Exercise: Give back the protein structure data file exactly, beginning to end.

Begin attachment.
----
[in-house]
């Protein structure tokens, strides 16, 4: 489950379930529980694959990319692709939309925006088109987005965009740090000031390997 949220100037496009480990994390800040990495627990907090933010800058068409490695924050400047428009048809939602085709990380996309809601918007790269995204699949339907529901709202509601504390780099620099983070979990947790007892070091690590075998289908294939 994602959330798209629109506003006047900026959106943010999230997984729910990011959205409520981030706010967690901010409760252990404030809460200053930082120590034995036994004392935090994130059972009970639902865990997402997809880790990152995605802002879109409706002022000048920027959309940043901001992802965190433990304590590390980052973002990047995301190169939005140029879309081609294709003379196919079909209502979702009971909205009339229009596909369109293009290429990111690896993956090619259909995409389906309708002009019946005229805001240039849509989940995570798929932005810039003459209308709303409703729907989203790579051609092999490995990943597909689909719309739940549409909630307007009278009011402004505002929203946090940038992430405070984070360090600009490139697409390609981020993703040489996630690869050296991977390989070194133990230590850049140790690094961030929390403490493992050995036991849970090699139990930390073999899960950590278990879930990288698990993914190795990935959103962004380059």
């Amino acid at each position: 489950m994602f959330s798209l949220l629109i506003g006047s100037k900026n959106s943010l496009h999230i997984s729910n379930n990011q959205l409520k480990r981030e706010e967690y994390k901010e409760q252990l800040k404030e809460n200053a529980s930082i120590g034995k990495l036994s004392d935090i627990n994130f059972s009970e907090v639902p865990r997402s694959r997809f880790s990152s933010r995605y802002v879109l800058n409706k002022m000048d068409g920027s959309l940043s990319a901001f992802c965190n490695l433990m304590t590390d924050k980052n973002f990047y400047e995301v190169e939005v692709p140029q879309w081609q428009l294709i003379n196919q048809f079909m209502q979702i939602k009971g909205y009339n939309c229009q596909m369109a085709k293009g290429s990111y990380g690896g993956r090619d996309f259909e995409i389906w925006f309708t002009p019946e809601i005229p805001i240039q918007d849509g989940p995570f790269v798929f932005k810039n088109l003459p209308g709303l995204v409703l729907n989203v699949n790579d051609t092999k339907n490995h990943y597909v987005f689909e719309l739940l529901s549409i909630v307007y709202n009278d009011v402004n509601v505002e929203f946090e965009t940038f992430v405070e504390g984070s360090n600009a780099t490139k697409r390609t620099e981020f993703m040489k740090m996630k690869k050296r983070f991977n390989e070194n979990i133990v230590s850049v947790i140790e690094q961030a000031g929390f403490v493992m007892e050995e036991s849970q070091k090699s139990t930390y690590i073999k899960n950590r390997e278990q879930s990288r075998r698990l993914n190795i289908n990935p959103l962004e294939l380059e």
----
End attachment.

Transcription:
[in-house]
């Protein structure tokens, strides 16, 4: 489950379930529980694959990319692709939309925006088109987005965009740090000031390997 949220100037496009480990994390800040990495627990907090933010800058068409490695924050400047428009048809939602085709990380996309809601918007790269995204699949339907529901709202509601504390780099620099983070979990947790007892070091690590075998289908294939 994602959330798209629109506003006047900026959106943010999230997984729910990011959205409520981030706010967690901010409760252990404030809460200053930082120590034995036994004392935090994130059972009970639902865990997402997809880790990152995605802002879109409706002022000048920027959309940043901001992802965190433990304590590390980052973002990047995301190169939005140029879309081609294709003379196919079909209502979702009971909205009339229009596909369109293009290429990111690896993956090619259909995409389906309708002009019946005229805001240039849509989940995570798929932005810039003459209308709303409703729907989203790579051609092999490995990943597909689909719309739940549409909630307007009278009011402004505002929203946090940038992430405070984070360090600009490139697409390609981020993703040489996630690869050296991977390989070194133990230590850049140790690094961030929390403490493992050995036991849970090699139990930390073999899960950590278990879930990288698990993914190795990935959103962004380059």
């Amino acid at each position: 489950m994602f959330s798209l949220l629109i506003g006047s100037k900026n959106s943010l496009h999230i997984s729910n379930n990011q959205l409520k480990r981030e706010e967690y994390k901010e409760q252990l800040k404030e809460n200053a529980s930082i120590g034995k990495l036994s004392d935090i627990n994130f059972s009970e907090v639902p865990r997402s694959r997809f880790s990152s933010r995605y802002v879109l800058n409706k002022m000048d068409g920027s959309l940043s990319a901001f992802c965190n490695l433990m304590t590390d924050k980052n973002f990047y400047e995301v190169e939005v692709p140029q879309w081609q428009l294709i003379n196919q048809f079909m209502q979702i939602k009971g909205y009339n939309c229009q596909m369109a085709k293009g290429s990111y990380g690896g993956r090619d996309f259909e995409i389906w925006f309708t002009p019946e809601i005229p805001i240039q918007d849509g989940p995570f790269v798929f932005k810039n088109l003459p209308g709303l995204v409703l729907n989203v699949n790579d051609t092999k339907n490995h990943y597909v987005f689909e719309l739940l529901s549409i909630v307007y709202n009278d009011v402004n509601v505002e929203f946090e965009t940038f992430v405070e504390g984070s360090n600009a780099t490139k697409r390609t620099e981020f993703m040489k740090m996630k690869k050296r983070f991977n390989e070194n979990i133990v230590s850049v947790i140790e690094q961030a000031g929390f403490v493992m007892e050995e036991s849970q070091k090699s139990t930390y690590i073999k899960n950590r390997e278990q879930s990288r075998r698990l993914n190795i289908n990935p959103l962004e294939l380059e």